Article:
The Washington Department of Fish and Wildlife (WDFW) will hold three public meetings next month to collect public comments on proposals to reduce the state protection status for bald eagles and peregrine falcons.
At the same time, a proposed recovery plan for the sandhill crane, a state endangered species, will be discussed.
Meetings are scheduled for Aug. 7 from 7-9 p.m. at the Olympia Community Center, 222 N. Columbia; Aug. 8 from 7-9 p.m. at the Yakima Senior Citizens Center, 602 N. 4th St; and Aug. 14 from 6-8 p.m. at the WDFW Mill Creek Office, 16018 Mill Creek Blvd., in Mill Creek.
Washington's growing bald eagle populations have led the Washington Department of Fish and Wildlife (WDFW) to propose "downlisting" the birds' status on the state's species of concern list, while the continued endangered status of the sandhill crane has prompted the agency to develop a recovery plan for the bird.
WDFW maintains a list of endangered, threatened, and sensitive state species separate from lists maintained by the federal government. There are currently 24 endangered, 11 threatened and four sensitive species on the state's list.
Endangered species are those in danger of becoming extinct in the state; threatened species are considered likely to become endangered unless preventive steps are taken, and sensitive species are those which are vulnerable, showing declining numbers and are in danger of becoming threatened or endangered.
The state currently lists the peregrine falcon as endangered and the bald eagle as threatened and is considering a downlist of both birds to sensitive species status. Sandhill cranes are listed as an endangered species.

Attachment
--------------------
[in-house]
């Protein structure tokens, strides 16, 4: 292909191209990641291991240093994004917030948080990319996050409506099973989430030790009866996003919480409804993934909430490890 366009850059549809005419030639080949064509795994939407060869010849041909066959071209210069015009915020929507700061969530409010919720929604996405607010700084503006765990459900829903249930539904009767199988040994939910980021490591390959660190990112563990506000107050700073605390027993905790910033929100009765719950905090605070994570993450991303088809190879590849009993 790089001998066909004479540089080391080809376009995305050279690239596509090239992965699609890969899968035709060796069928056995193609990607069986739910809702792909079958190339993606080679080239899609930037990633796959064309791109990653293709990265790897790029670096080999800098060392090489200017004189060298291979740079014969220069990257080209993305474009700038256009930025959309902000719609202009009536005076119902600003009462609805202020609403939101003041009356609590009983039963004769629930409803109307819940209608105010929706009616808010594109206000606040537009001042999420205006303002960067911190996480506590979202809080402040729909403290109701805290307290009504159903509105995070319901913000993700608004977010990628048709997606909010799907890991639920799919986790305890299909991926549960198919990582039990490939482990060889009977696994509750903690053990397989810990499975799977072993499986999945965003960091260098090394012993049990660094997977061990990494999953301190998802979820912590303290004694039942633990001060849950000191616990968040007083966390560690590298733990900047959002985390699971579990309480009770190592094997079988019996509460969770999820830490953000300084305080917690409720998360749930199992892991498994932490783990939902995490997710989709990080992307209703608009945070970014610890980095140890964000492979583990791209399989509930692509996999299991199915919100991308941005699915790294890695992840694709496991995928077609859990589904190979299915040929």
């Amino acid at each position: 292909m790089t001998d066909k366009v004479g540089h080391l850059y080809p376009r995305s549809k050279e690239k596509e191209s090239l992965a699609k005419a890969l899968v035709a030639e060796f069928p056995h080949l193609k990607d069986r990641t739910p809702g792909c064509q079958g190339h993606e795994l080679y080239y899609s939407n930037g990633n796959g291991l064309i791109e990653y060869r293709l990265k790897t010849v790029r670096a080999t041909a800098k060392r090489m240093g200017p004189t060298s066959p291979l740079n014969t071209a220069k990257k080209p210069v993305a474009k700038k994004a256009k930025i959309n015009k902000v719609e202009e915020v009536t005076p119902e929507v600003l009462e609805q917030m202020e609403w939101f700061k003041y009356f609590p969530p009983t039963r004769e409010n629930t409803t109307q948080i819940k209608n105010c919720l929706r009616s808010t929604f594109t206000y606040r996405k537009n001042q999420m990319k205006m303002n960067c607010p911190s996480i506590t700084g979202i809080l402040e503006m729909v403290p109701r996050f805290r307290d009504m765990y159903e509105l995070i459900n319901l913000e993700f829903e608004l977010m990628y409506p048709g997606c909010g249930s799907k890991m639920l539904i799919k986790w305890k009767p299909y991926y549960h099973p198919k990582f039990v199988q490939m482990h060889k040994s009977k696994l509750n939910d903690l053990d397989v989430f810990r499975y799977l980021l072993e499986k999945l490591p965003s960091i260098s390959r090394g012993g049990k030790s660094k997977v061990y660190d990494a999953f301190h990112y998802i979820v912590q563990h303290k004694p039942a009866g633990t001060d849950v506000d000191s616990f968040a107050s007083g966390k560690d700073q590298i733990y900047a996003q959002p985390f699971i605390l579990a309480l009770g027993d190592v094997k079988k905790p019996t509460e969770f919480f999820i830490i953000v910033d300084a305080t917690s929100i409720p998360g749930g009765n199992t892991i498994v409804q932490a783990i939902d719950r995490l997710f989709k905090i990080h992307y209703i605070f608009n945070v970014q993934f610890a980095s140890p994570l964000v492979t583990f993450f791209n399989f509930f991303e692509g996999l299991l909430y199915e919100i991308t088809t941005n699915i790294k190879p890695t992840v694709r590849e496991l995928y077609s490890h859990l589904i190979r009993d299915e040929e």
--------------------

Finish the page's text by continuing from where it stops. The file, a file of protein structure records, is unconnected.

Bald eagles have made strong gains nationally, as well as throughout the state. Just 105 nesting pairs were located in a 1980 statewide survey but in 1998 WDFW documented 664 occupied nests.
This year there were 72 pairs of peregrine falcons throughout the state, a significant increase from 1980 when WDFW biologists began monitoring the population and found just four pairs. The bird was removed from the federal endangered species list in 1999.
"Bald eagles and peregrine falcons will still be protected by state and federal laws, and we will continue to monitor their progress," said Harriet Allen, manager of the WDFW's Endangered Species Section. "The state's proposal for eagles is in concert with a federal proposal to remove the bird from the national endangered species list, and the state's peregrine falcon population is not only growing, but the overall regional population has increased as well. "
The recovery from historical declines of both the falcon and eagle populations began after the pesticide DDT was banned in 1972. Increased habitat protection, as well as a reduction in illegal shooting and incidental trapping and poisoning, also contributed to their recovery.
Meanwhile, sandhill crane numbers remain weak throughout the state, where the species breeds, overwinters, and stops during migration between breeding and wintering grounds along the West Coast. A 2000 survey revealed just 19 territorial pairs and a total of 53 birds. Allen said the number of nesting pairs has been slowly increasing since 1972 when, after 31 years without a siting, the species began nesting again in Washington.
"The state's proposed recovery plan calls for protection of the existing breeding habitat and making more habitat available for both breeding and migrating cranes," Allen said.
The public review period for the draft status report on the peregrine falcon and the sandhill crane recovery plan begins Aug. 1 and runs through Nov. 1. The public review period for the draft bald eagle status report and proposed state rule revisions began June 1 and runs through Sept. 4.
The bald eagle reclassification proposal will be presented to the Fish and Wildlife Commission for approval at its December 7-8 meeting, while the peregrine falcon reclassification proposal is expected to go to the commission next April.
Copies of the reports are available at WDFW's main Olympia headquarters, on the Department's website and in public libraries. Copies can also be obtained by sending a request to email@example.com.
Comments on the reports must be received by WDFW by Nov. 1. Written comments can be mailed to: Endangered Species Section Manager, Washington Department of Fish and Wildlife, 600 Capitol Way N., Olympia, WA., 98501-1091.